Texas State program helps vets transition to college

One of the great things about being a veteran is the education benefits especially for Texas veterans. More and more are taking advantage by going to college. But like almost everything else for a vet, it's a transition into the academic world.

Texas State is on the cutting edge of easing that lifestyle change for student vets.

FOX 7 spoke with four Texas State student veterans about the adjustments they have to make and what school is like for them after military service.

The most common complaint is the non-vet students.

"We would like them to pay attention in class because we're here to learn and move on. We're not here to hang out. We're here for an education and to move on to the next step in our life," said

Intellectually they understand the difference, but emotionally it's hard, some vets have faced the traumas of war. Regular college students haven't. So together in the same classroom it can be an odd mix.

"There's a maturity level difference. Even if you take an 18-year-old from high school and a 19-year-old from the military, the 19-year-old is more mature from his experience then the 18-year-old can't share in," said

That's just one of the things the veterans initiative program here is trying to address. Dr. Katherine Selber has operated it since it started in 2008.

"We try to understand their family issues, financial issues. We look at the whole thing holistically and try to co-ordinate services across campus so they aren't sent across campus. It helps with bureaucracy," said Dr. Selber.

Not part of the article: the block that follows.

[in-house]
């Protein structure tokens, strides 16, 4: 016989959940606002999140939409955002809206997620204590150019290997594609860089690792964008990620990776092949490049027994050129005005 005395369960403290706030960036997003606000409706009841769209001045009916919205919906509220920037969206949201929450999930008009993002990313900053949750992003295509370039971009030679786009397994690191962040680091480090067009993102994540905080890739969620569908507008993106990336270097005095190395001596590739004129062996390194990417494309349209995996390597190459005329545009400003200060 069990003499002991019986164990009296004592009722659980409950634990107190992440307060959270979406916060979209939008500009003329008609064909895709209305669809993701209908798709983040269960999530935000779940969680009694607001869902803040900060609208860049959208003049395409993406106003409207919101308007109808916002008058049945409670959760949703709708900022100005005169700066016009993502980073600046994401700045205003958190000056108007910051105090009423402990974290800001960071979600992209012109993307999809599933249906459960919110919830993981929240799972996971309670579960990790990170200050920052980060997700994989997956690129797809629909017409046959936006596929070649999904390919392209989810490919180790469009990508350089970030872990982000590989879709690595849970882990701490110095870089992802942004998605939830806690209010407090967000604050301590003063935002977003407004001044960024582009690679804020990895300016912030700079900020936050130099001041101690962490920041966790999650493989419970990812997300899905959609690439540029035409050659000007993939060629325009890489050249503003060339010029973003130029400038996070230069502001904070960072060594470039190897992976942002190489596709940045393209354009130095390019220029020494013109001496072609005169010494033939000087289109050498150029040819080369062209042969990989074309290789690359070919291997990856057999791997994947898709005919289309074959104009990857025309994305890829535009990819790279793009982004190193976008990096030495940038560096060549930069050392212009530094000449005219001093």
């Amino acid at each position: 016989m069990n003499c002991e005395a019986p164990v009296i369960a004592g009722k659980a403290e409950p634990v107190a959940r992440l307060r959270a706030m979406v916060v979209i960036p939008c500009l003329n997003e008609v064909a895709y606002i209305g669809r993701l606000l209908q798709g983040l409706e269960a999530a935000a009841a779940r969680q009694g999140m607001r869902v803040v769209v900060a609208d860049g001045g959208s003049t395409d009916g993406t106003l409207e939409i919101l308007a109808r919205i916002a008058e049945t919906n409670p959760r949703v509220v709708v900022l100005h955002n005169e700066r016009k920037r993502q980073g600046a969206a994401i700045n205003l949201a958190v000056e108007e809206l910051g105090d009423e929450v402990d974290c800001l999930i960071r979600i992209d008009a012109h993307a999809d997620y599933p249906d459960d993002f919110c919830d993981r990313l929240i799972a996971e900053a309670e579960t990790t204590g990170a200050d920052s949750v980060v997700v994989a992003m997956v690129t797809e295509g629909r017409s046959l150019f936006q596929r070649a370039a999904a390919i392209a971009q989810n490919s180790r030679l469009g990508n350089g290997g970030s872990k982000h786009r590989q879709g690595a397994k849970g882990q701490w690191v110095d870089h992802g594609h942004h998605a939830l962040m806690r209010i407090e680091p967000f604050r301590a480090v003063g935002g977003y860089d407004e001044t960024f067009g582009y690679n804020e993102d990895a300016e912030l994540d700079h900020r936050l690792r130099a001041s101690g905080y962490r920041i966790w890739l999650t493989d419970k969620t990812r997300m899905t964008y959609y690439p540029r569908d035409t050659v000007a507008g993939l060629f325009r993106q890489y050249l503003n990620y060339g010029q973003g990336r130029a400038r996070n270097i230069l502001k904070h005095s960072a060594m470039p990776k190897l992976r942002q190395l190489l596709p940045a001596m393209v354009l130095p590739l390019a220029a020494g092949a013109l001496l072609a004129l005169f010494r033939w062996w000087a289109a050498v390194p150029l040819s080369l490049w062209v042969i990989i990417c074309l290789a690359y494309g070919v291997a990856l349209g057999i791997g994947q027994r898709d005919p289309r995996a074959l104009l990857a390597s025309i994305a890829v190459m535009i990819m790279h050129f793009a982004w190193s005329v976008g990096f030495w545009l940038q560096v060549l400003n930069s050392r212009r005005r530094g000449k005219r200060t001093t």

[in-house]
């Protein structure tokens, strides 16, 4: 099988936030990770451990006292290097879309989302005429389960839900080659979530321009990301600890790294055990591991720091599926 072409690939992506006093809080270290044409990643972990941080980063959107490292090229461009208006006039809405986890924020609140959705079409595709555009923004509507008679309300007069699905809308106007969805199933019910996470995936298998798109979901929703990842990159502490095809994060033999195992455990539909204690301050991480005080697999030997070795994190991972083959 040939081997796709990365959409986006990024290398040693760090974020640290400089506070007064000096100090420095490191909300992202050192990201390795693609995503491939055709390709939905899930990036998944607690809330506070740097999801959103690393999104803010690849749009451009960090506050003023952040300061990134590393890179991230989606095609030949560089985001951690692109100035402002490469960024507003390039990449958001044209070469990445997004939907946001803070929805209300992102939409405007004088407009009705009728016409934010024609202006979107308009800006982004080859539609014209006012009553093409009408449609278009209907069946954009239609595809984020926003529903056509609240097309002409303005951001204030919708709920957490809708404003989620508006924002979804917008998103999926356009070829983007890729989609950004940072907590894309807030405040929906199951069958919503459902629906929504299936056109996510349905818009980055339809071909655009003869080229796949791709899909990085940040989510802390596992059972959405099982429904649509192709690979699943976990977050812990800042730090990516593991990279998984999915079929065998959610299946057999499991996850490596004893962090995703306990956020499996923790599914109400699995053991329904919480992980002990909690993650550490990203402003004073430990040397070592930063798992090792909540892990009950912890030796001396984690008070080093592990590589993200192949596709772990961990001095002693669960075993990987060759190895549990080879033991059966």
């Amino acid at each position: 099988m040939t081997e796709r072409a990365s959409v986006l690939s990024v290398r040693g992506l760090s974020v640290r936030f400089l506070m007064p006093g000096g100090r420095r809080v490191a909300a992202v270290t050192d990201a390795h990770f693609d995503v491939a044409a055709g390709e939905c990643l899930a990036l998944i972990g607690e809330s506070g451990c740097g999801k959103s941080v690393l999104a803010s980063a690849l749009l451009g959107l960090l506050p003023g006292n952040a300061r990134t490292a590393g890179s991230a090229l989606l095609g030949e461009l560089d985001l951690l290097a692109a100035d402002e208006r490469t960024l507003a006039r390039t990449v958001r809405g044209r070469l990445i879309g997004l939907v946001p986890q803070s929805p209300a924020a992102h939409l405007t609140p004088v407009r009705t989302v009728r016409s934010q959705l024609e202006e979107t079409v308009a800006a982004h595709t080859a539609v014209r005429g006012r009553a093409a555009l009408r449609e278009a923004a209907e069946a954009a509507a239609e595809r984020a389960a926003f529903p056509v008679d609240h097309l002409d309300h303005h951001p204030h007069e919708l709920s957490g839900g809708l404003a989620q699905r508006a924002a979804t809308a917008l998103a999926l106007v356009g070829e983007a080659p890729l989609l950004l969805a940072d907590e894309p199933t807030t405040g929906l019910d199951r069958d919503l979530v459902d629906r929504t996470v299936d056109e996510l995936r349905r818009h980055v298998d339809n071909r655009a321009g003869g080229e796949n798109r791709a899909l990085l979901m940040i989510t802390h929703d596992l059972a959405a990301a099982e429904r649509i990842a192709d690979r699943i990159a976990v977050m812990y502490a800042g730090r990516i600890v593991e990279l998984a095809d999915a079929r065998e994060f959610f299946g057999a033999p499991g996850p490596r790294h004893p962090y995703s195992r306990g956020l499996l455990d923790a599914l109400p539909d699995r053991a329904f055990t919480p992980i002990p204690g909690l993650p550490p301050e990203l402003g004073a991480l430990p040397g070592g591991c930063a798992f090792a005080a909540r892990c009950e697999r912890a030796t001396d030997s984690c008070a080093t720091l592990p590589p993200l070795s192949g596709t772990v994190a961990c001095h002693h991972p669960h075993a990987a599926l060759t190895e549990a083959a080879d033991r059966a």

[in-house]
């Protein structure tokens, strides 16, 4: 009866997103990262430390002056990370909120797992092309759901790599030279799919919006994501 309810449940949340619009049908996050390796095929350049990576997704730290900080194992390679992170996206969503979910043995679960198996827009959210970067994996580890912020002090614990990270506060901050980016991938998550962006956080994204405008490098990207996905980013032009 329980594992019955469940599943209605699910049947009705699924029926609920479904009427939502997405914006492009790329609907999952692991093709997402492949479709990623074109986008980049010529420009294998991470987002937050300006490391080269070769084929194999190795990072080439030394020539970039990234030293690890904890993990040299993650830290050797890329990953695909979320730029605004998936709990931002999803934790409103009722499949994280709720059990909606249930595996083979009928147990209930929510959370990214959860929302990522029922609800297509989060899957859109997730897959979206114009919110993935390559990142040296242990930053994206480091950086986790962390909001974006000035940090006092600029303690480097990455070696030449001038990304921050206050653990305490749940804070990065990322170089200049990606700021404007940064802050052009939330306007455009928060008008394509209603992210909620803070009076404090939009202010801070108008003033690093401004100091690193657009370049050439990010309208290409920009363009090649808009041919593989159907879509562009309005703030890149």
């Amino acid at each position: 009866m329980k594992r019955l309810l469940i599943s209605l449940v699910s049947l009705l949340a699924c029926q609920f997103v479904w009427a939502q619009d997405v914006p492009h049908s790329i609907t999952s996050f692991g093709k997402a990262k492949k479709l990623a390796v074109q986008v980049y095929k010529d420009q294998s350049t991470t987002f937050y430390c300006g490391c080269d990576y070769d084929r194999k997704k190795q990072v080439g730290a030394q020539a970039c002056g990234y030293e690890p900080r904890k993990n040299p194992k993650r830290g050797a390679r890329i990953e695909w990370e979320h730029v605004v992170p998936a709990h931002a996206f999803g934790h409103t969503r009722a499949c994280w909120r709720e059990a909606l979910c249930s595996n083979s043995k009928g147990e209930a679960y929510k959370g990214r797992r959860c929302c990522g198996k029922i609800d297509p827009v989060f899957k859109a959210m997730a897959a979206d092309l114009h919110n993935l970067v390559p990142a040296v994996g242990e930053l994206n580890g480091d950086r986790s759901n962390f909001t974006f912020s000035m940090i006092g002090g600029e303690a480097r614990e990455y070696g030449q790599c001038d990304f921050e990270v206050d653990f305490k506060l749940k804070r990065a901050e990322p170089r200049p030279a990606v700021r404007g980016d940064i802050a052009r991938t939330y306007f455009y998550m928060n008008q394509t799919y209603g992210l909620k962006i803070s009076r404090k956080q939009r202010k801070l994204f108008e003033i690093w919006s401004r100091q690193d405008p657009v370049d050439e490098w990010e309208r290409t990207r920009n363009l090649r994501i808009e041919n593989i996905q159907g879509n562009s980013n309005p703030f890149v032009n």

With Texas State right between the San Antonio military installations and Ft. Hood, the university has seen the student-vet population triple in the last four years.

"They show you all the resources on campus like tutoring and experiences that with people of like mind not only builds connections bit it puts some of that anger to rest," said

So far the retention rate for student-veterans is 62 percent. The goal of the initiative of course is to raise that. For many of the vets a big part of that is sticking together.

"Being here with other vets, the vets initiative it allowed me to open up and you hear other vets and it eases those feelings of anger of whatever your experiencing," said

Dr. Selber says that their veteran's initiative model is going to be implemented at Texas A&M in College Station and San Antonio.

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